Music, Dance, and Negotiations of Identity in the Religious Festivals of Bicol, Philippines

Adiova, Marilyne Antonette (2014) Music, Dance, and Negotiations of Identity in the Religious Festivals of Bicol, Philippines. Doctoral thesis, University of Michigan.

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This dissertation examines the relationships between music, dance, faith, memory, the objectification of tradition, and tourism found in religious festivals in Bicol, Philippines. The three case studies of this dissertation explore festivals as complex, ever-changing phenomena that are shaped in many ways by the dynamic between religious and secular communities. The first case study discusses the shift of the Tinagba Festival in Iriga City, Philippines from a community festival into a regional event, and examines the tensions that exist between the Catholic Church, local government, and private sector in its planning. The second case study examines the push and pull between the Church and the local government over the Feast of Our Lady of Peñafrancia in Naga City. The third case study discusses the roles of memory and music in the staging of the Feast of Our Lady of Peñafrancia in Michigan and the ways in which members of a Bicolano diaspora community reconstruct and modify aspects of culture through shared memories, music performance, and current circumstances. The analyses in this study give particular attention to street dancing competitions, as these events are highlights of almost every Philippine festival on local, regional, and national levels. Street dancing competitions consist of music and dance choreography that portray aspects of culture meant to represent traditional and regionally specific aspects of Bicol. Participants are judged on the music performed and the coordinated movements of the dances. While judges look for creativity among the competing groups, they also adjudicate how well groups espouse the values and identity of the community and region they represent. This study argues that festivals are not merely occasions of celebration that provide breaks from the everyday and the mundane; they also bring to the fore the continuous negotiation of tensions between the most powerful institutions of the region—religion and government—and the manner in which individuals and communities express identity for local, national, and international audiences. Moreover, music and dance in these festivals illustrate how local notions of power and prestige in social hierarchies shape the reception of aesthetic ideas in performance.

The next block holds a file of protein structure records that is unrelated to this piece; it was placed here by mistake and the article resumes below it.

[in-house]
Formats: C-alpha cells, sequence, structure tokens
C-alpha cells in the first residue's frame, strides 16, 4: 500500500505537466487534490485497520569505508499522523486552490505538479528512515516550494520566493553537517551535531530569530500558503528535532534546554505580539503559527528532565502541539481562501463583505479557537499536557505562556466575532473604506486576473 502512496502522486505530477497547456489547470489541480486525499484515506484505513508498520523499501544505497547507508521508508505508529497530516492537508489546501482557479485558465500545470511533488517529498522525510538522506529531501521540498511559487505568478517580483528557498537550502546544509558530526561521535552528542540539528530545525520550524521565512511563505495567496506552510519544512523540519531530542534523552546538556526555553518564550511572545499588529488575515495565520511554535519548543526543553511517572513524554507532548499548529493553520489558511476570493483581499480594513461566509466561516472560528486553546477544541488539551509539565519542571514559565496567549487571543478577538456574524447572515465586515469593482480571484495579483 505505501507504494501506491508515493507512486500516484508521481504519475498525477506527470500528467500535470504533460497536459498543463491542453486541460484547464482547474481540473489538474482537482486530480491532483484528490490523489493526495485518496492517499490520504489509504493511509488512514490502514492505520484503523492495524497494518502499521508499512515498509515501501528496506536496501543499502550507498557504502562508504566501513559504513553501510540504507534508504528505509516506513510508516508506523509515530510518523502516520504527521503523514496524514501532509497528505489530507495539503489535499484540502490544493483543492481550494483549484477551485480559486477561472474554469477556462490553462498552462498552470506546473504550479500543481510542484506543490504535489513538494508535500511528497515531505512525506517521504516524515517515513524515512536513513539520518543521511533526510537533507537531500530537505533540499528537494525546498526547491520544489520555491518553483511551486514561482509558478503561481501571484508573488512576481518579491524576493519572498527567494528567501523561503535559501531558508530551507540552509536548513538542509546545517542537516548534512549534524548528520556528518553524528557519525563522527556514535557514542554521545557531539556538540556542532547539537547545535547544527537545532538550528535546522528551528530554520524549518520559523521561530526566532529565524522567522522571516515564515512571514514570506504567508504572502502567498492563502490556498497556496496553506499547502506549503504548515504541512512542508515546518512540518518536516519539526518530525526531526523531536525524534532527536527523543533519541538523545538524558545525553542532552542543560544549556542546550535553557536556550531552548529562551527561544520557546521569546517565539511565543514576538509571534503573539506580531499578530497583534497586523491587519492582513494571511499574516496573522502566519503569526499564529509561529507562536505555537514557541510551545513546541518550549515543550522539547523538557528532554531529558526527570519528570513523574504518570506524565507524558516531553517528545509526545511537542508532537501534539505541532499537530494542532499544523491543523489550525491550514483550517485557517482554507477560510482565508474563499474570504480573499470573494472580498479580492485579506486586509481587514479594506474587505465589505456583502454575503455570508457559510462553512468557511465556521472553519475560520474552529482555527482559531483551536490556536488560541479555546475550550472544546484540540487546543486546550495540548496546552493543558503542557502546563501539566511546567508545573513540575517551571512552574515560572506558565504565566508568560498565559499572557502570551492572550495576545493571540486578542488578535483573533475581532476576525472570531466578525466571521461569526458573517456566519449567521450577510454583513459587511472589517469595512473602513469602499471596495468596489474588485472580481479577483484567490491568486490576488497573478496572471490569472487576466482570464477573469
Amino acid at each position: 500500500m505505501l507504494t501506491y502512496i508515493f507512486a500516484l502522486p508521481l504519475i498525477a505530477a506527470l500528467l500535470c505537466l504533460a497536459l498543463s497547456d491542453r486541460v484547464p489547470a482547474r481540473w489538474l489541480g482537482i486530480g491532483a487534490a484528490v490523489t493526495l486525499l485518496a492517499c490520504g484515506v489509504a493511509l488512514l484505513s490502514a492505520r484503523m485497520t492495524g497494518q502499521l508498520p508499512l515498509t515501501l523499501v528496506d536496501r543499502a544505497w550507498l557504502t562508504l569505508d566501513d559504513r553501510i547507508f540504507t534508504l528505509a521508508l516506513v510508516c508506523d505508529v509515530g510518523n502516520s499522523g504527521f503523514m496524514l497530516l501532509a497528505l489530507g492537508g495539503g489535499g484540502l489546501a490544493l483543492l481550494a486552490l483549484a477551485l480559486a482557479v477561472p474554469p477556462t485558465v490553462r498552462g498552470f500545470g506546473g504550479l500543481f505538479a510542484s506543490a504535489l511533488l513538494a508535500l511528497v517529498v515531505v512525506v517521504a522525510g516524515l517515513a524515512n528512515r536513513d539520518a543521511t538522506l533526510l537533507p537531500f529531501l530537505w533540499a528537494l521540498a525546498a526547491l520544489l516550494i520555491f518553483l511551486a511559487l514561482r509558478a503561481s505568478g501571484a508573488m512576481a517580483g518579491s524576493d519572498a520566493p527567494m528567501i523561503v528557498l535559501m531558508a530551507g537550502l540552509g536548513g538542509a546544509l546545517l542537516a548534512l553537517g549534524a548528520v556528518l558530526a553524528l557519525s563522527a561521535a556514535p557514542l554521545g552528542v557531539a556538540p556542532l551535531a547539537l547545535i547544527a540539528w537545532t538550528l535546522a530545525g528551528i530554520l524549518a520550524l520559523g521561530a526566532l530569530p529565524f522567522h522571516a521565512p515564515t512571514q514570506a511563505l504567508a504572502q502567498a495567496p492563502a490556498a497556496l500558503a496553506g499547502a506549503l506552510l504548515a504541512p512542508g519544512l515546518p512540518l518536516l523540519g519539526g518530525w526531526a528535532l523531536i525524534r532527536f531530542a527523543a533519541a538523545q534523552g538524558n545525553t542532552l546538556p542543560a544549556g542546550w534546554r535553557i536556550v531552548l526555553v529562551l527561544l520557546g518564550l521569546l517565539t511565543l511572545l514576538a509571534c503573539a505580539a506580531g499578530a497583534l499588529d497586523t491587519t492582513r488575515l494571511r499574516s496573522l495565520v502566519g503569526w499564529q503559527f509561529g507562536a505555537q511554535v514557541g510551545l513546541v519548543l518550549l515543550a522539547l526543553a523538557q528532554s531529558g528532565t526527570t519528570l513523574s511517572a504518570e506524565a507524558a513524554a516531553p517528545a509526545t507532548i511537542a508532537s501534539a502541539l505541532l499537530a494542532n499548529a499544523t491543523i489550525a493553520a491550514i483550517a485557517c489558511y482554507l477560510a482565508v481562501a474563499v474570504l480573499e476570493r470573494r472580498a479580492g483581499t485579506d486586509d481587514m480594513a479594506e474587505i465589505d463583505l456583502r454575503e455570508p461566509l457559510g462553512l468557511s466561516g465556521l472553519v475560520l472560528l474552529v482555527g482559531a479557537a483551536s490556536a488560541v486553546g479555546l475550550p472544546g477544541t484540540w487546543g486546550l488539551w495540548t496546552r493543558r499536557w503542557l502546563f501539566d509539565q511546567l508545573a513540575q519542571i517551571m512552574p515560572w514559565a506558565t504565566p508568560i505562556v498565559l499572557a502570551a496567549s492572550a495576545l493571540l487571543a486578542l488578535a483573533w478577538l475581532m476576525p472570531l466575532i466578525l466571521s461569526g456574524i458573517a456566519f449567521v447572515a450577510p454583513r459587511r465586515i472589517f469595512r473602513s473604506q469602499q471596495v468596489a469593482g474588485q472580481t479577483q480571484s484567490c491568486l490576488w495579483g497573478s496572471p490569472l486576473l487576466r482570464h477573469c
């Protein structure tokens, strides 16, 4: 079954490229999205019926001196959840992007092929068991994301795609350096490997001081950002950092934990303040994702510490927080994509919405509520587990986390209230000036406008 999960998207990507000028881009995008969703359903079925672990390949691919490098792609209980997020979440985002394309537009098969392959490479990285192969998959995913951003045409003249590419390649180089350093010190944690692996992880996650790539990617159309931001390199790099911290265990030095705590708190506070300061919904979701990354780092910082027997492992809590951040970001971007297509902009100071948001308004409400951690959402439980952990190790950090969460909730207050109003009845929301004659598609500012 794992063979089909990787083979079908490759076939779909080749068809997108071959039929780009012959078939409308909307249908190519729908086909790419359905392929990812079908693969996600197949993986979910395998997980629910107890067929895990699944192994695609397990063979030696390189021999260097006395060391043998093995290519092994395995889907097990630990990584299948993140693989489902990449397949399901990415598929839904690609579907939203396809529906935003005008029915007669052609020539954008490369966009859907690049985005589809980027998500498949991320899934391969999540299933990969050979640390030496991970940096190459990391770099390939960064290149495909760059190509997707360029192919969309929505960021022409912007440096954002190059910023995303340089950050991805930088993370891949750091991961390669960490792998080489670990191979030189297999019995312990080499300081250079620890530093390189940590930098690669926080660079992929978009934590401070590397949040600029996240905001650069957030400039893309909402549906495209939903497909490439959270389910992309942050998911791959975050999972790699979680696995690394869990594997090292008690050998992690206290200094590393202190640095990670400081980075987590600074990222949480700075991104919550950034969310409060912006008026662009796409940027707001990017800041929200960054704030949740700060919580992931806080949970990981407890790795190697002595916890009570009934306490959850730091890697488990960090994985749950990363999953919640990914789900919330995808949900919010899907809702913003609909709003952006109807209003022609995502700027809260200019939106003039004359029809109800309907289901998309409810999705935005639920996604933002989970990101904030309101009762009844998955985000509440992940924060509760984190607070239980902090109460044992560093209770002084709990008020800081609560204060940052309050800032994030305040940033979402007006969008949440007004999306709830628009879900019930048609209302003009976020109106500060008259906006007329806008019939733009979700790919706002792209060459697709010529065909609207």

Item Type: Thesis (Doctoral)
Uncontrolled Keywords: religion, cultural performance criticism, dance, Bicol, dance criticism, festival, music, cultural performance
Depositing User: Machine Whisperer
Date Deposited: 15 Sep 2017 05:48
Last Modified: 15 Sep 2017 05:48

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